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Dynamic Adjustment to Trade Shocks

by Junyuan Chen, Carlos Goes, Marc-Andreas Muendler, and Fabian Trottner

Global trade flows and supply chains adjust gradually. The empirical disparity of trade elasticity estimates between the short and long run suggests substantive adjustment frictions in trade. We develop a tractable framework that provides microfoundations for dynamic trade adjustment. The model features staggered sourcing decisions, nests the Eaton-Kortum model as the limiting long-run case, and provides a quantitative framework that rationalizes reduced-form estimation of horizon-specific trade elasticities. We calibrate the model with horizon-specific trade elasticities under industry-specific input-output relations and use it to  quantify the welfare impact of the 2018 US-China trade war. Staggered sourcing decisions imply that the well-known static welfare formula based on observed domestic trade shares requires dynamic adjustment, so that predictions account for short-run distortions. Simulations suggest that the short-run welfare impact can be smaller than the long-run level for the United States but larger for China despite the same low short-run trade elasticity, while third countries such as Mexico and Vietnam may experience welfare losses in the short run but welfare gains in the long term.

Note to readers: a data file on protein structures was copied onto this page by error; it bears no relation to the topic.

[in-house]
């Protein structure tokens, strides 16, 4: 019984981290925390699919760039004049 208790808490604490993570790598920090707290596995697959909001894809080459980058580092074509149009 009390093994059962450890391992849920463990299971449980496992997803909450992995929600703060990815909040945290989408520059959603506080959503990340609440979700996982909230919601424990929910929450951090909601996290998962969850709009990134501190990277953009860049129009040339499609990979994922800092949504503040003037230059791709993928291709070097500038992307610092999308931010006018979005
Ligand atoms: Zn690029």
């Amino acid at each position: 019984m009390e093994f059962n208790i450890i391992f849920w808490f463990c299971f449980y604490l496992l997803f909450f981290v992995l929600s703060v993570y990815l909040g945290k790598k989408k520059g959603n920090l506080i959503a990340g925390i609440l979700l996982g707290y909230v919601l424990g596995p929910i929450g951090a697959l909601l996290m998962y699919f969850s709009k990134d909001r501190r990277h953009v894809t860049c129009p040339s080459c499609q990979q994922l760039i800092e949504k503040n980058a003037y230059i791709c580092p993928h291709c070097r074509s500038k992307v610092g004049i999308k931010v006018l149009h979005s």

Paper, July 2024 (PDF)